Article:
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Article | 25 October 2022 | Market updates
A perilous year so far...
It’s been a brutal year most investors would want to forget. Russia’s invasion of Ukraine rattled markets exposing an energy crisis and globally red hot inflation has dominated headlines and markets. As a result, 2022 has been characterised by broad-based declines across asset classes and countries and sliding investor confidence.
Higher rates leave nowhere to hide
These global events have added to a powerful pullback in the US Treasury market, which accelerated after the Fed delivered its third straight 0.75 percentage point rate rise and signaled significantly tighter monetary policy to come. And the move upward was particularly quick and brutal by historical standards. The sharp increase in yields has caused a strong negative performance year-to-date (as of 30 September): almost -14% for an index of US Treasuries of all maturities. And, correspondingly, an index of European government bonds of all maturities is down more than 17%. This negative performance is particularly striking, because it is of the same magnitude as the fall of the stock markets that accompanied it. Therefore, neither de-correlation nor de-risking was possible within a balanced portfolio, leaving investors nowhere to hide.
The US government bond market is flashing strong signals of an imminent recession, as key parts of the US Treasury yield curve are inverting to levels not seen since the early 1980s. With the shorter-duration bond yields expected to continue to climb further and faster than longer-dated yields. The 10-year Treasury yield, a key benchmark for global borrowing costs, surged to nearly 4%, at the end of September, from 1.51% from the beginning of the year. While the 2-year Treasury yield, which is more sensitive to fluctuations in US monetary policy, had a historic increase, moving higher than the 10-year to above 4.2% from 0.73% over the same period. This inversion, of shorter dated bonds yielding higher than longer dates bonds, is often viewed by markets as a sign that a recession is looming.
The 60/40 portfolio, consisting of 60% stocks and 40% in fixed income, is often shorthand for the broader theme of investment diversification. The idea is that when stocks (the growth engine of a portfolio) do poorly, bonds serve as a ballast since they often don’t move in tandem. But this year, one of the biggest disappointments for investors was the failure of bonds to act as protection against declines in the stock market. This has been particularly true in the third quarter, when the 60/40 portfolio actually returned bigger losses than just one invested broadly in stocks, a rare occurrence. Perhaps most telling is that a 60/40 portfolio of US stocks and bonds is now down 20%, the second worst in record (and might still not be finished). Only the year 1931, during the Great Depression, was worse. Factor in rising prices and things get even gloomier. Considering US inflation above 8%, 2022 becomes the worst year ever, and by far, in real terms.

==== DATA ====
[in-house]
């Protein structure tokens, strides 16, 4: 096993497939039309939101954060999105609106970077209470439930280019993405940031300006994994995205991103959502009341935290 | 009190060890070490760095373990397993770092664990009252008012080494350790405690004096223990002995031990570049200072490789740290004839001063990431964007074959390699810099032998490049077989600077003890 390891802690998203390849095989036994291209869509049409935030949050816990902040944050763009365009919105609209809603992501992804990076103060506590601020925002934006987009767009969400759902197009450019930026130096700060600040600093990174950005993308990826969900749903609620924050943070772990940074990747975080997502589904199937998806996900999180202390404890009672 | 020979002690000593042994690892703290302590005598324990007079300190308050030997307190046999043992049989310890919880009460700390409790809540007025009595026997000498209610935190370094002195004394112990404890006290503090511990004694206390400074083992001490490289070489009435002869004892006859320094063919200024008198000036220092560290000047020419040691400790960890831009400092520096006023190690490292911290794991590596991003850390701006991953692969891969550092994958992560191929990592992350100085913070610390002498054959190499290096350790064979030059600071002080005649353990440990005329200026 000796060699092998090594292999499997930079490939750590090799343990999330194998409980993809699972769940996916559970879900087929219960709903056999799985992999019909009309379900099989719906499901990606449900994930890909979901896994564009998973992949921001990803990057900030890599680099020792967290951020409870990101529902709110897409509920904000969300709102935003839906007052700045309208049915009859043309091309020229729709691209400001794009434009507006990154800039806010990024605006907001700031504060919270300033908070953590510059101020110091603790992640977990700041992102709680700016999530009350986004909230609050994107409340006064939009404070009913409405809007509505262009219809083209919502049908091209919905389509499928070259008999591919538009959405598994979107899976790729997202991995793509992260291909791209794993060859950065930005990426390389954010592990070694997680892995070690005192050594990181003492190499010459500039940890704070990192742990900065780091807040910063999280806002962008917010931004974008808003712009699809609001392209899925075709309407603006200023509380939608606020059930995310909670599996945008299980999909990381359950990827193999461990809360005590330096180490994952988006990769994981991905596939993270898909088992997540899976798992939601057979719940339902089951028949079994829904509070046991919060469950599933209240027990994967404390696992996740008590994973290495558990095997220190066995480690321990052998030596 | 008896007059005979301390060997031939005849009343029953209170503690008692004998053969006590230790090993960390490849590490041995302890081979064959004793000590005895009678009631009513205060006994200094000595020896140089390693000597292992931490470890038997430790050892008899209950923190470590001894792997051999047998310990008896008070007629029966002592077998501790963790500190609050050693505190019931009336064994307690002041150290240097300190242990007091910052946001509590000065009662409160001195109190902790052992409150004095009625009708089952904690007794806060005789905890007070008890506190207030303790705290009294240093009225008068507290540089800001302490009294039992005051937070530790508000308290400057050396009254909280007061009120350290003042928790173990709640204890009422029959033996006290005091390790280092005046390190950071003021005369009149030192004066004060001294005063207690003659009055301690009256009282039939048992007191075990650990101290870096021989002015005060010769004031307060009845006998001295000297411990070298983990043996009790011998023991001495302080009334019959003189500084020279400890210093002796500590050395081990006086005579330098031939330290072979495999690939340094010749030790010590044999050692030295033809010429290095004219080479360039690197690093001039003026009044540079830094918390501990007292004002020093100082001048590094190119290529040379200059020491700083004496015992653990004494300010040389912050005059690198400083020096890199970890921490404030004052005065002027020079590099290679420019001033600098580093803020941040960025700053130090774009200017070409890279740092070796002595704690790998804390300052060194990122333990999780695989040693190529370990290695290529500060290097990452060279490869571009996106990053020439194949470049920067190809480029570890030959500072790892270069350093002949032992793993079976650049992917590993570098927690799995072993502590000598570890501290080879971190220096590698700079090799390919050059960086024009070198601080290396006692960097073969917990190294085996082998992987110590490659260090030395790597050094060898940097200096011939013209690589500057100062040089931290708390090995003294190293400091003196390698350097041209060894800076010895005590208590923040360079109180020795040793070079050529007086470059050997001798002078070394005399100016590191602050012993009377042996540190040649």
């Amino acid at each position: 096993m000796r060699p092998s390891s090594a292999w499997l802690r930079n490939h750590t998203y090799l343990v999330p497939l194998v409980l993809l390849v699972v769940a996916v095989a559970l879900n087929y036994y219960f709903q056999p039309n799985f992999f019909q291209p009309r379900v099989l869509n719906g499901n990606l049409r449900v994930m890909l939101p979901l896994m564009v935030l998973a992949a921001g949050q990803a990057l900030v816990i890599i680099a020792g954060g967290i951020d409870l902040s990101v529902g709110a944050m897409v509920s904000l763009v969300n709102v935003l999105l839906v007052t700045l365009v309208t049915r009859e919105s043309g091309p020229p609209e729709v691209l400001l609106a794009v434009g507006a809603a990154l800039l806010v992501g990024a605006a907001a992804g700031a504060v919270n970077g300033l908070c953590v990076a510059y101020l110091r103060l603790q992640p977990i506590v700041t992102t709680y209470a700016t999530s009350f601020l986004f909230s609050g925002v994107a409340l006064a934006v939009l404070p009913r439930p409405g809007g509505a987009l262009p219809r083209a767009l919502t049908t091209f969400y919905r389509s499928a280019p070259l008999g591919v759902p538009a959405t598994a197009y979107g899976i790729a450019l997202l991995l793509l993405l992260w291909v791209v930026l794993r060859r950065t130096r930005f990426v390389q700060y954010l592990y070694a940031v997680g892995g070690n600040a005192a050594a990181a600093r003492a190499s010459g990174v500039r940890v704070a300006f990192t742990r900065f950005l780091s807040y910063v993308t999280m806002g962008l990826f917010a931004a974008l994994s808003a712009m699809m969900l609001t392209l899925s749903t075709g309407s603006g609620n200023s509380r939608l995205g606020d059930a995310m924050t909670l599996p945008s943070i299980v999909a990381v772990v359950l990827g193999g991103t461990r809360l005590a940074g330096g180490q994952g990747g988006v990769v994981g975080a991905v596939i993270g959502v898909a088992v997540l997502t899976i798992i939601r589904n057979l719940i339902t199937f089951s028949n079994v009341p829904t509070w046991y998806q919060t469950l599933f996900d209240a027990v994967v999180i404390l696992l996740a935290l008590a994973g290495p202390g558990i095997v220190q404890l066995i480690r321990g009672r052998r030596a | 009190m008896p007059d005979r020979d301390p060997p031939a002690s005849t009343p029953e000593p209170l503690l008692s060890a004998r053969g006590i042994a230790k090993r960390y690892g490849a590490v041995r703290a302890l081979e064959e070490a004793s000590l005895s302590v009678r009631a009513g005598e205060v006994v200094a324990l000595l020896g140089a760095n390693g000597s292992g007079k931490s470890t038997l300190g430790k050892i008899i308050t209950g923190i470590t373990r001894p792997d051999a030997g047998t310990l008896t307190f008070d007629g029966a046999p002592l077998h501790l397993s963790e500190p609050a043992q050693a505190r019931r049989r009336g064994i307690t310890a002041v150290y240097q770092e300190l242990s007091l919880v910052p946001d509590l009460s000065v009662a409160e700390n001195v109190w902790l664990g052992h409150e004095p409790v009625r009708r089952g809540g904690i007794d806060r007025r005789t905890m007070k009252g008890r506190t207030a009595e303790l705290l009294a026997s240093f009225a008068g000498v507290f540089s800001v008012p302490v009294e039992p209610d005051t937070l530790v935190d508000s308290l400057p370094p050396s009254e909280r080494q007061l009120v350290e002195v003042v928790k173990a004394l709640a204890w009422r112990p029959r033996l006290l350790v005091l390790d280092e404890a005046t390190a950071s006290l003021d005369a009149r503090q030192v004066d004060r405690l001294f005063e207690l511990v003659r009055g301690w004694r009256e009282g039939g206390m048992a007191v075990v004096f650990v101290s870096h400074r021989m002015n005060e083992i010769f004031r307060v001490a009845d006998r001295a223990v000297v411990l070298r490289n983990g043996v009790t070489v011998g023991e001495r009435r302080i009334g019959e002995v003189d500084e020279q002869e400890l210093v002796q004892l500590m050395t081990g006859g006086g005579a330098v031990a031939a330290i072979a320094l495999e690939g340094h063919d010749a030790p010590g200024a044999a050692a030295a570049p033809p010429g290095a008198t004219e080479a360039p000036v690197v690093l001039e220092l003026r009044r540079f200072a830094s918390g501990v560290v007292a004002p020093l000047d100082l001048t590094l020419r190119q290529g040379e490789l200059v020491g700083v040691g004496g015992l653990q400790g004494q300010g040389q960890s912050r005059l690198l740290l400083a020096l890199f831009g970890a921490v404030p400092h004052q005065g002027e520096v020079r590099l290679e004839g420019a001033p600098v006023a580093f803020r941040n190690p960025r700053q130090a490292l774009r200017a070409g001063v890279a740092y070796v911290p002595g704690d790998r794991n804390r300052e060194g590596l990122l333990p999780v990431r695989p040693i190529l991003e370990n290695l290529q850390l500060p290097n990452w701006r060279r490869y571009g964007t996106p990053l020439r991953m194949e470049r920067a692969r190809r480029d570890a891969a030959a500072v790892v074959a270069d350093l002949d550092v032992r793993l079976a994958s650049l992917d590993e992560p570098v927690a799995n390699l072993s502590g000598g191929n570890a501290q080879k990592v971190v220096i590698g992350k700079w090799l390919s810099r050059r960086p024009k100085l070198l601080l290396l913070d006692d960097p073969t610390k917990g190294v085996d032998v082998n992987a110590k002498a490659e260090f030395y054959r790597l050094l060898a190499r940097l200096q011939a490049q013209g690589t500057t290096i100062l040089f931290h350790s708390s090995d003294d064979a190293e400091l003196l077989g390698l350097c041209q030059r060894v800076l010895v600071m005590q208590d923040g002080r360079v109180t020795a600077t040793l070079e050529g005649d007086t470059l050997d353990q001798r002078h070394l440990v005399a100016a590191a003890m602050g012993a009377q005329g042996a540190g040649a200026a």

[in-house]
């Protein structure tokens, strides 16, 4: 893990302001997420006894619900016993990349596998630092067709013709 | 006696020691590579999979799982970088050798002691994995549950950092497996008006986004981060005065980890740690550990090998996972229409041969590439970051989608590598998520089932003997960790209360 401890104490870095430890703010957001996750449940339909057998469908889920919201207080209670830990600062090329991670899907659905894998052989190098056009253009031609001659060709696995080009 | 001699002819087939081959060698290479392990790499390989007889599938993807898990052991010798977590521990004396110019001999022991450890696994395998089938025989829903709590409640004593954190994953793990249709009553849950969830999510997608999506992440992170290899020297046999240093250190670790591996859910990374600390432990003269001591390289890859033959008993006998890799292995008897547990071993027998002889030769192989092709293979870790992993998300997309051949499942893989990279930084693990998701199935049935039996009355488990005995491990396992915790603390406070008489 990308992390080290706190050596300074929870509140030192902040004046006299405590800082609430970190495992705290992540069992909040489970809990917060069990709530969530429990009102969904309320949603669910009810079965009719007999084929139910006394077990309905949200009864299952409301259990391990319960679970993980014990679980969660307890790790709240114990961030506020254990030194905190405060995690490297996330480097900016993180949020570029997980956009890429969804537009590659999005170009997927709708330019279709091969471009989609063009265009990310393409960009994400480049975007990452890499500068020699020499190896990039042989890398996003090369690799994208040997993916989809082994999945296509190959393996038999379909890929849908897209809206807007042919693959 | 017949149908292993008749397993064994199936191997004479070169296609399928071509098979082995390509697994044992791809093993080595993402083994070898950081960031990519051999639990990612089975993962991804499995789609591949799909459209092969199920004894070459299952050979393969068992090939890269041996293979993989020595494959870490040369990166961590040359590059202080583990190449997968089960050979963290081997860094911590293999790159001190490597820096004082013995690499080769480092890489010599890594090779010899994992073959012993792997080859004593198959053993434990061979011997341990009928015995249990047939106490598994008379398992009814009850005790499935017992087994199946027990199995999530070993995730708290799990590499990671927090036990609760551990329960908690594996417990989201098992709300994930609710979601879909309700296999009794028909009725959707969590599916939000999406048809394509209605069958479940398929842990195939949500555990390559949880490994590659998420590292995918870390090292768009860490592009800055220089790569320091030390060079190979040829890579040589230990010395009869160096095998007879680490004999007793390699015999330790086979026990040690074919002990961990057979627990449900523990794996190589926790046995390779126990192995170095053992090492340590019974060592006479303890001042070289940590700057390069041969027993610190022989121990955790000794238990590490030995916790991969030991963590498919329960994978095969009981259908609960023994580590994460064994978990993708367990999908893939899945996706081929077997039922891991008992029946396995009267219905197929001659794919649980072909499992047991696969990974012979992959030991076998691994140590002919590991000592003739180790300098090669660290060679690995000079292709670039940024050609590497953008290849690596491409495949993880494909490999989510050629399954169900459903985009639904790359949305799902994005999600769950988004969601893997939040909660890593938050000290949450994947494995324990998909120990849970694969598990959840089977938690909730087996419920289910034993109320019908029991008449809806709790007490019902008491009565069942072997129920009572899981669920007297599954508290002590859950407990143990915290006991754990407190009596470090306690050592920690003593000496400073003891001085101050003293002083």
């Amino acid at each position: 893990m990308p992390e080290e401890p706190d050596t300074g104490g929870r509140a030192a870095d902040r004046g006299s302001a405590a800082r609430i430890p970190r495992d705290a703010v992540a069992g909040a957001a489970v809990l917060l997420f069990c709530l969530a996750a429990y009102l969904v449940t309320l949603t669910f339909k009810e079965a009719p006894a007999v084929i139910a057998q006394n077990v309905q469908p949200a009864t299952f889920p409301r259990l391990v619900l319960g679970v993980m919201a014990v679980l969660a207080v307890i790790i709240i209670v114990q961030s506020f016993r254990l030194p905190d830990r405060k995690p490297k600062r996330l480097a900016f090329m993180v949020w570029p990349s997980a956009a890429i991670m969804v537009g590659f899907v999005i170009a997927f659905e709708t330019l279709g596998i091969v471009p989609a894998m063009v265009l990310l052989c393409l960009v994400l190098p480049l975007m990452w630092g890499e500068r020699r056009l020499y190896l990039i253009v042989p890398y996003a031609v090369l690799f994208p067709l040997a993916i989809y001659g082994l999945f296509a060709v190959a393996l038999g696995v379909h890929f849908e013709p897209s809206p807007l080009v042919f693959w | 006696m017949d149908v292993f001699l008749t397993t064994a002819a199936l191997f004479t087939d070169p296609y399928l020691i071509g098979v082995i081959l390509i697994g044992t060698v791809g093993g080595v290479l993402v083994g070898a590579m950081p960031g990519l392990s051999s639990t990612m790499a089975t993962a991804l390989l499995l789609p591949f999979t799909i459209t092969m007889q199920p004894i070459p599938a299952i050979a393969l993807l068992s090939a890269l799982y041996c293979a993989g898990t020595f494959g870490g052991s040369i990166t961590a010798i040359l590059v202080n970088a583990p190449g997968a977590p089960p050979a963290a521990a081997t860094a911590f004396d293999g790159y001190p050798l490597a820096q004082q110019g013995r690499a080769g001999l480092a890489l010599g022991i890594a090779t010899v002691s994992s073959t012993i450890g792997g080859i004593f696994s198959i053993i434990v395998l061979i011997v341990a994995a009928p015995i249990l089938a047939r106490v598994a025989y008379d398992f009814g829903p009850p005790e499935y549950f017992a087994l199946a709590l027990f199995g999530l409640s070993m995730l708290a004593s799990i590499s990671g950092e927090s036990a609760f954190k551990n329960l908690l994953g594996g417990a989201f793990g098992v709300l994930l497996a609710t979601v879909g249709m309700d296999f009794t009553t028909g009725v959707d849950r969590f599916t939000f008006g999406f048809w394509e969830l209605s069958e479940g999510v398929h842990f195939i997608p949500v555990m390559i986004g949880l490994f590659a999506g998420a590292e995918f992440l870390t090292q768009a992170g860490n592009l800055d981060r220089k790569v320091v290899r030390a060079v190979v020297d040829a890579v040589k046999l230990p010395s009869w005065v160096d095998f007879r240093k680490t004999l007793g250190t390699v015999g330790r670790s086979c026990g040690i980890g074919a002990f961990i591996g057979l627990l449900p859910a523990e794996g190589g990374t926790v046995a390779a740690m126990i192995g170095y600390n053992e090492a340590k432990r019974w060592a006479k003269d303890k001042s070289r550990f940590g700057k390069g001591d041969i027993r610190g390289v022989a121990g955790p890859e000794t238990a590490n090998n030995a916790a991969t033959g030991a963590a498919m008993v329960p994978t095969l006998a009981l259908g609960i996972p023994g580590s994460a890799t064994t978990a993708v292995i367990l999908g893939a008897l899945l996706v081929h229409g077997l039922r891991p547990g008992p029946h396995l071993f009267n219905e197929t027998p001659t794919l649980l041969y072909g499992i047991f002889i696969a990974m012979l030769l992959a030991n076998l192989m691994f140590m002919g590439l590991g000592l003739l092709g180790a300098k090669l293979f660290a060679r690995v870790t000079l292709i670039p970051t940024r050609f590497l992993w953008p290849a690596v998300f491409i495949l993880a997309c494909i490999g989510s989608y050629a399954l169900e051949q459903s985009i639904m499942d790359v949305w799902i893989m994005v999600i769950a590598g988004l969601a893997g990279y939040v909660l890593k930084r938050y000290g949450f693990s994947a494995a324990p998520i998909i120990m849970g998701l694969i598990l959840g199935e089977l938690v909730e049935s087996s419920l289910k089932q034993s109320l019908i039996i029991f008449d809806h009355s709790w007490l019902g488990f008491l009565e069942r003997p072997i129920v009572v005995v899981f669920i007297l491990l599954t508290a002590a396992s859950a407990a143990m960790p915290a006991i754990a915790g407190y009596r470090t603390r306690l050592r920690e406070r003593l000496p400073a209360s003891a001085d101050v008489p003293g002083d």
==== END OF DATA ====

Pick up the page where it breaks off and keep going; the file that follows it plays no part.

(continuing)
There is no shortage of global risks, but fighting inflation remains the key driver for bond and equity markets to mount a sustainable rebound. The clear commitment of central banks to combat inflation through stricter monetary policy, even at the price of a recession, should, in our view, calm down the yield curves over the coming months. And if policymakers can tame inflation with an economic slowdown, bonds should get back their attractiveness.
On the one hand, the yield cushion now protects the investor against negative total returns significantly more than at the beginning of the year, with the yield from corporate bonds now reaching 5 to 10%. And on the other hand, the cooling economy should cause rates to fall, allowing capital gains. This strongly improves the prospects for bonds for 2023, even if interest rates continue to rise as quickly as they have over the past nine months.
Have stocks and bonds undergone a lasting, secular change? We believe bonds and stocks should de-correlate again as inflation normalises, making the 60/40 portfolio more attractive. The question now is when will the Fed pivot, enabling them to switch to a more accommodative stance and start cutting rates again. Or could this just be wishful thinking?